Should parents bring up children in their own religion?
We believe all young people have an absolute right to make a free and informed choice about what to believe.
Free means without undue pressure and informed means understanding the alternatives before making a choice.
We support teaching about different beliefs to enable young people to make an informed choice.
We oppose religious schools and we oppose worship in schools - because they are based on the assumption that there is a god and, in the case of religious schools, that the religion of that school is the right one and all others are wrong.
Parents do not own their children, they have a responsibility towards them. We understand that, for some parents, religion is very important to them and they feel the need to pass this on to their children. However, there is a big difference between telling children about something to enable them to decide for themselves, and imposing it upon them. We are opposed to the imposition of religious beliefs - by anyone.
Should parents send their children to faith schools?
No - see above.
Apart from denying freedom of choice, Religious schools are highly divisive. Northern Ireland is a classic example where Ian Paisley represented the ultimate in extremist religious bigotry.
Some faith schools, particularly Catholic and Muslim schools, are designed to indoctrinate children through the all-pervasive "god assumption". The head teacher of a Derby Catholic primary school said "god is part of everything we teach - across the curriculum." Such schools are closed to speakers from a non-theist view point - though we are happy to provide speakers if they put the interests of children above their religious interests.
CofE schools are moving this way with continuous calls for them to be more "evangelical" in their teaching and to see taxpayer-funded schools as the saviour of the rapidly shrinking church.
Outside teaching about religions there is no place for religion, or the trappings of religion (crosses, special clothes etc.) in schools.
How can we expect to create a harmonious and integrated society when the very idea of faith schools promotes disharmony and fragmentation?
What happens when you die?
You die. Your existence ceases as a conscious being.
Your atoms are recycled within the Universe after you are burnt or buried. Plant a tree over your grave and your atoms will become part of that tree. That tree may be cut down to become furniture or paper - and your atoms will be within them. When the Sun explodes, and the Earth ceases to exist, your atoms may become part of a new star or a new planet - and the cycle goes round and round - for ever. Brilliant!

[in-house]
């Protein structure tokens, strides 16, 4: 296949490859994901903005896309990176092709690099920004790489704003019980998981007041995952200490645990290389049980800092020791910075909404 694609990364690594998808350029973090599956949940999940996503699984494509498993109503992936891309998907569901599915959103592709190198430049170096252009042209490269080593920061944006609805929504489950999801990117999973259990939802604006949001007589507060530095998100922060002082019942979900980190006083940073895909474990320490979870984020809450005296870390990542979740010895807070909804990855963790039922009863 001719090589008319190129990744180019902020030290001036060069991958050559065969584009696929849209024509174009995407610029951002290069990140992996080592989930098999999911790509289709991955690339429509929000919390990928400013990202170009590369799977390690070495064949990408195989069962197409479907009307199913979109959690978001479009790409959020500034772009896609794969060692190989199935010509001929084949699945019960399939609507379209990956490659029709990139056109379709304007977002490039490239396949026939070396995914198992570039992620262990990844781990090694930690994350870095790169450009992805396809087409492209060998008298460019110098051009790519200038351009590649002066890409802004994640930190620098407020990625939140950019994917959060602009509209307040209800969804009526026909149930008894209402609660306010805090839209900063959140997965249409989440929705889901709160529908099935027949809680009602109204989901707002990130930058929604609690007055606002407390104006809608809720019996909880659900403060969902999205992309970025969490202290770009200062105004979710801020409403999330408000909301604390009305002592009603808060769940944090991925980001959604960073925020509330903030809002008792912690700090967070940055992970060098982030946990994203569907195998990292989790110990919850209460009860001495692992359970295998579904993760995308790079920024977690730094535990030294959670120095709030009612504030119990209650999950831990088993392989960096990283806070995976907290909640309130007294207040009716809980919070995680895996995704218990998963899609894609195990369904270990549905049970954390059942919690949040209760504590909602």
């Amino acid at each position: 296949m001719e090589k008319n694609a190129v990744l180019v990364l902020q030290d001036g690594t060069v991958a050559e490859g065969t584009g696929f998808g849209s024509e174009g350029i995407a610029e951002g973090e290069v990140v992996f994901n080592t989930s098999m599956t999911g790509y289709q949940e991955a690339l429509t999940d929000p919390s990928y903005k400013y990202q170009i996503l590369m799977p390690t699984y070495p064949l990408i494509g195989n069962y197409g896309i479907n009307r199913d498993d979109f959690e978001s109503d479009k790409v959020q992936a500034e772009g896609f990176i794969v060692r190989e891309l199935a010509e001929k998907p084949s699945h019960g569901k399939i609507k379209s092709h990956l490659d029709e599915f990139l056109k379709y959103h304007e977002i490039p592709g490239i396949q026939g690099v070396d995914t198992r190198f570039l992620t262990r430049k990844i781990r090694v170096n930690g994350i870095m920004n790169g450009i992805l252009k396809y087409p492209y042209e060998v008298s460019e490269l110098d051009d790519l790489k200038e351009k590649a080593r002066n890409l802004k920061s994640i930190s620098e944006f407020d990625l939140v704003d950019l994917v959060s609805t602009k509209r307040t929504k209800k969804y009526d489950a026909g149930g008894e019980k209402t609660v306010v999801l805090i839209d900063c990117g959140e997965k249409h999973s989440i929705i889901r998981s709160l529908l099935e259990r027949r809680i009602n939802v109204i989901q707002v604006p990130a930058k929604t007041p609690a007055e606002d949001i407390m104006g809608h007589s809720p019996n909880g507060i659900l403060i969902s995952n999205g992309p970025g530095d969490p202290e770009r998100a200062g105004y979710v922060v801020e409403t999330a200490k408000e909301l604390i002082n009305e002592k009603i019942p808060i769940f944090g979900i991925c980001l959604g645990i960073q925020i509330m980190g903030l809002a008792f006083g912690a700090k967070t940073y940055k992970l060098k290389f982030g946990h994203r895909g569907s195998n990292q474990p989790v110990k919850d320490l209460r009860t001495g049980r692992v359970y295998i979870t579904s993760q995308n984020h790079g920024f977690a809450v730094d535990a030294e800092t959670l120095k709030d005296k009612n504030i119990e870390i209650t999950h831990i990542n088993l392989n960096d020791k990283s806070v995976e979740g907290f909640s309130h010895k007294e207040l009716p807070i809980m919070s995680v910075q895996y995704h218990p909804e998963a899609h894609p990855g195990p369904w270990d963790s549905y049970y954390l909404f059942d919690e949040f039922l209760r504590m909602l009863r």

That's it. No more, no less. No supernatural "souls" or "spirits" or "life after death". Death is natural part of life and not to be feared. Pain is to be feared. Dying an unpleasant death is to be feared - that's why we support the idea of a dignified death at a time of your own choosing.
If you believe that there is something after death, ask yourself the simple question: "what came before life?" You had no consciousness before you were born, so why expect any after you die?
You get one chance in life - so make the most of it. Enjoy being with people, help out where you can and do some good on the way.
What about heaven, paradise and hell?
The promise of a place heaven is part of the toolkit for suicide bombers.
Historically "heaven" and "hell" were invented to keep the poor in their place - things may be hard on earth but there is a reward in heaven.
to spend the rest of eternity in the fires of hell."
In the past, conditions were so hard that many people found it difficult to go through life without a belief that there was something better to follow. Churches came along to take advantage of this by offering a guaranteed way to heaven while they exploited the labour or income of the poor. That's why the poor got poorer, the rich got richer, the churches got bigger and churchmen got fatter living off the backs of their flocks.
History contains an endless list of rebellions of the poor against the oppression of churches. So, while religion can be used to keep people in their place, many people see through it and fight back.